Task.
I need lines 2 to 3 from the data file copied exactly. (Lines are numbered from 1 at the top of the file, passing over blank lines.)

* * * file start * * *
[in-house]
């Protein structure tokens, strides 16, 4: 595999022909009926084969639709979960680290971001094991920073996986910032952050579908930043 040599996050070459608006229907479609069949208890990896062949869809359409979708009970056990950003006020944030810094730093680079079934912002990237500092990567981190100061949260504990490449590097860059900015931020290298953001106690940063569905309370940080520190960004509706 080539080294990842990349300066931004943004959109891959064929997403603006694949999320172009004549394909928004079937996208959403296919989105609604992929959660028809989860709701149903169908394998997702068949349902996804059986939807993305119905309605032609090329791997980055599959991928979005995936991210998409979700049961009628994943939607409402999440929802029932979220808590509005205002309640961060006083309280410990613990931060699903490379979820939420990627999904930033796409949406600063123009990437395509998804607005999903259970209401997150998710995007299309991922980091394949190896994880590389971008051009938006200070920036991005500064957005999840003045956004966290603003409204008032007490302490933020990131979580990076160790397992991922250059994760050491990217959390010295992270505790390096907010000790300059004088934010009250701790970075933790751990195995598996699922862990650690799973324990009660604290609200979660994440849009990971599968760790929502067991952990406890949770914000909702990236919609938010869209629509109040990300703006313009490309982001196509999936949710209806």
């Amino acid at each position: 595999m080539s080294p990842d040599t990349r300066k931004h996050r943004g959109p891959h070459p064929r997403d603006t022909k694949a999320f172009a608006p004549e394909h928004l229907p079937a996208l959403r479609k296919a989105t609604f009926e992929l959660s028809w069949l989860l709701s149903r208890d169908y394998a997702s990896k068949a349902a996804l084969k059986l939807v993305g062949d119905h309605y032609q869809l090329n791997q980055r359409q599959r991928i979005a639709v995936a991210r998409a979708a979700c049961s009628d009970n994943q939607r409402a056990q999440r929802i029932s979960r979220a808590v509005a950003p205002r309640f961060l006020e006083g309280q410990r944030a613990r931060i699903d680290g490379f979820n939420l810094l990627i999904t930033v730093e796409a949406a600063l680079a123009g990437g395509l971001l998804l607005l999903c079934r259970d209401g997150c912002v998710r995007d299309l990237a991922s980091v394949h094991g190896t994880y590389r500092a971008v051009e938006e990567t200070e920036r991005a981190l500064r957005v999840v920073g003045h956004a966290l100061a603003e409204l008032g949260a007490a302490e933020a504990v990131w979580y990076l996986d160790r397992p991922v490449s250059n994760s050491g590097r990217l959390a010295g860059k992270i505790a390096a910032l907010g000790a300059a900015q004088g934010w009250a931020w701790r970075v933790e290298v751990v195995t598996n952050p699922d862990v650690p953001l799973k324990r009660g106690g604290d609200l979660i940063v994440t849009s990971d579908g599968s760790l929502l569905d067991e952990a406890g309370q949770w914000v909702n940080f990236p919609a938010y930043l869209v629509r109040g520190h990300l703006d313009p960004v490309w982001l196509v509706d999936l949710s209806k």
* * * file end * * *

């Protein structure tokens, strides 16, 4: 595999022909009926084969639709979960680290971001094991920073996986910032952050579908930043 040599996050070459608006229907479609069949208890990896062949869809359409979708009970056990950003006020944030810094730093680079079934912002990237500092990567981190100061949260504990490449590097860059900015931020290298953001106690940063569905309370940080520190960004509706 080539080294990842990349300066931004943004959109891959064929997403603006694949999320172009004549394909928004079937996208959403296919989105609604992929959660028809989860709701149903169908394998997702068949349902996804059986939807993305119905309605032609090329791997980055599959991928979005995936991210998409979700049961009628994943939607409402999440929802029932979220808590509005205002309640961060006083309280410990613990931060699903490379979820939420990627999904930033796409949406600063123009990437395509998804607005999903259970209401997150998710995007299309991922980091394949190896994880590389971008051009938006200070920036991005500064957005999840003045956004966290603003409204008032007490302490933020990131979580990076160790397992991922250059994760050491990217959390010295992270505790390096907010000790300059004088934010009250701790970075933790751990195995598996699922862990650690799973324990009660604290609200979660994440849009990971599968760790929502067991952990406890949770914000909702990236919609938010869209629509109040990300703006313009490309982001196509999936949710209806």
């Amino acid at each position: 595999m080539s080294p990842d040599t990349r300066k931004h996050r943004g959109p891959h070459p064929r997403d603006t022909k694949a999320f172009a608006p004549e394909h928004l229907p079937a996208l959403r479609k296919a989105t609604f009926e992929l959660s028809w069949l989860l709701s149903r208890d169908y394998a997702s990896k068949a349902a996804l084969k059986l939807v993305g062949d119905h309605y032609q869809l090329n791997q980055r359409q599959r991928i979005a639709v995936a991210r998409a979708a979700c049961s009628d009970n994943q939607r409402a056990q999440r929802i029932s979960r979220a808590v509005a950003p205002r309640f961060l006020e006083g309280q410990r944030a613990r931060i699903d680290g490379f979820n939420l810094l990627i999904t930033v730093e796409a949406a600063l680079a123009g990437g395509l971001l998804l607005l999903c079934r259970d209401g997150c912002v998710r995007d299309l990237a991922s980091v394949h094991g190896t994880y590389r500092a971008v051009e938006e990567t200070e920036r991005a981190l500064r957005v999840v920073g003045h956004a966290l100061a603003e409204l008032g949260a007490a302490e933020a504990v990131w979580y990076l996986d160790r397992p991922v490449s250059n994760s050491g590097r990217l959390a010295g860059k992270i505790a390096a910032l907010g000790a300059a900015q004088g934010w009250a931020w701790r970075v933790e290298v751990v195995t598996n952050p699922d862990v650690p953001l799973k324990r009660g106690g604290d609200l979660i940063v994440t849009s990971d579908g599968s760790l929502l569905d067991e952990a406890g309370q949770w914000v909702n940080f990236p919609a938010y930043l869209v629509r109040g520190h990300l703006d313009p960004v490309w982001l196509v509706d999936l949710s209806k």